“Vince and I had an open communication because I knew what he could bring to the process as an improvisational actor,” says Howard. “He is also great about getting what’s in the script. Vince is a creative guy who understands the whole story and doesn’t want to completely rely on improv. For him, improv is the bonus round that may or may not work, but the script has to be great first; he’s disciplined about that.”

With Vaughn’s considerable comedic talents and given that the film’s nucleolus is a bromance, the casting of his counterpart was a tricky prospect, until the filmmakers brought in James.

“From the first time they met, Vince and Kevin created a great onscreen partnership,” Howards says. “Audiences love to see them when their characters are not necessarily at their best, but are very likable and have this goodness about them. Kevin makes comedy seem so easy, and it comes from a place of absolute honesty. What’s interesting is that he’s at his funniest when he’s upset, vulnerable or misbehaving a bit. Kevin is easygoing, and Vince is extremely verbal and analytical; it is a great combination.”

“I’ve always been a fan of Kevin’s work,” adds Vaughn. “Not only is he hilarious, but he makes it so easy to root for him. He is very genuine and has a warmth and sincerity in all of his performances. On this project I feel like I made a great friend who will be around beyond this film.”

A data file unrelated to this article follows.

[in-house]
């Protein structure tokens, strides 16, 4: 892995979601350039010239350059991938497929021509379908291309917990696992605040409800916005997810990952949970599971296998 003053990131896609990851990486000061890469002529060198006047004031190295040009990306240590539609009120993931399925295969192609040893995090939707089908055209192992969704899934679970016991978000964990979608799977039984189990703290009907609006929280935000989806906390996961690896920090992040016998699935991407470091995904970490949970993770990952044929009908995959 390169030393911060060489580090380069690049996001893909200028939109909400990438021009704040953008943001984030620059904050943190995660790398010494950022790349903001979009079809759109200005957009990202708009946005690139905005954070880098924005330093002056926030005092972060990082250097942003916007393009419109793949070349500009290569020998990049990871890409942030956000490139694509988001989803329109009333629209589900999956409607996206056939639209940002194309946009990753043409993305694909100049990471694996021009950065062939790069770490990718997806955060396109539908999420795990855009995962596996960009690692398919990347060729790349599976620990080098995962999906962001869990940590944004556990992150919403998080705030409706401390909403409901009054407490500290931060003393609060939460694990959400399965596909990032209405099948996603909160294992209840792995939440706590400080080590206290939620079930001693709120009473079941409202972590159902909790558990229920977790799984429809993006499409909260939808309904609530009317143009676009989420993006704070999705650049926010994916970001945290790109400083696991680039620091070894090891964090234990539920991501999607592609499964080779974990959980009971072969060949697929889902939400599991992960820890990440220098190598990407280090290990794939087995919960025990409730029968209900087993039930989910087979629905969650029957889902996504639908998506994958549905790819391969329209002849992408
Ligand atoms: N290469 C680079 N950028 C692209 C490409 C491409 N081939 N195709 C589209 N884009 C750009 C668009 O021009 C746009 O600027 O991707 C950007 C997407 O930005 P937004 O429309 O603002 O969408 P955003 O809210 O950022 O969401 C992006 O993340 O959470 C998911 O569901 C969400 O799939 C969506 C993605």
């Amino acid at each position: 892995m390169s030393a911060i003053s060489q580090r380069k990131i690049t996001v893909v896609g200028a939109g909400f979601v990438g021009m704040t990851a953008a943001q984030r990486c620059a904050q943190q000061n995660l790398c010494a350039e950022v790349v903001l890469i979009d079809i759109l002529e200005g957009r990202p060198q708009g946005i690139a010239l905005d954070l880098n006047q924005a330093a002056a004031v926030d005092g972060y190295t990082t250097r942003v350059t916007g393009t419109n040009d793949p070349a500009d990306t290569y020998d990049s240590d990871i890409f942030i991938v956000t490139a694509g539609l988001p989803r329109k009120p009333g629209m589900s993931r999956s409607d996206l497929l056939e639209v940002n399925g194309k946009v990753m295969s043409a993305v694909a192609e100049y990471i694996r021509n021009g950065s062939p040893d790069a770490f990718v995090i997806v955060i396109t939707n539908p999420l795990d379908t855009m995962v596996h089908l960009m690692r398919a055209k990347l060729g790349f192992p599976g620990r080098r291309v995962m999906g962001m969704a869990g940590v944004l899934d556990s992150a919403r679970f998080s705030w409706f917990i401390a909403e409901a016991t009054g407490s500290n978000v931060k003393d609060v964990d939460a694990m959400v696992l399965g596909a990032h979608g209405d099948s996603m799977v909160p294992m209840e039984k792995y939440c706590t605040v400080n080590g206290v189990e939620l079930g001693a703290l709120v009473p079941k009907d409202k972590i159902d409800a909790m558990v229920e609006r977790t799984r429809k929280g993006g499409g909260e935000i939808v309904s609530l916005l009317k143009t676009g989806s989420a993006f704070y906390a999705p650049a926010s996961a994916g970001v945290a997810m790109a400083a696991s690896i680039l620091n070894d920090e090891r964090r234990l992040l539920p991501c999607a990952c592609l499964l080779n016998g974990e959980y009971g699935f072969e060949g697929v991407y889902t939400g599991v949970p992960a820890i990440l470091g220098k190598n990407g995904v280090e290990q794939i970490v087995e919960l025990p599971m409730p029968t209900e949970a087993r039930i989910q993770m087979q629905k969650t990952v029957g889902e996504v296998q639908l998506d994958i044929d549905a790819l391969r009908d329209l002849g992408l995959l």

James calls his decision to sign onto The Dilemma “a no-brainer. I have always enjoyed Ron’s films, and Vince is someone I’ve looked up to and wanted to work with because he constantly makes me laugh. It was easy to fall into the best friend dynamic of our characters.”

To fill the role of Ronny’s girlfriend, Howard turned to Jennifer Connelly, who won an Academy Award for her work in the Imagine production, A Beautiful Mind. In recent years, Connelly has staked her claim on more brooding material and might not have been an obvious choice for this sort of romp, but Howard felt it wasn’t “her responsibility to bring the laughs. The character is supposed to make you feel the stakes involved in the story and what there is to lose. Despite that, it’s still a playful movie and a terrific opportunity for Jennifer to show another side of herself. She is whip-smart, very dry and funny, and I was really pleased with what she brought to the role.”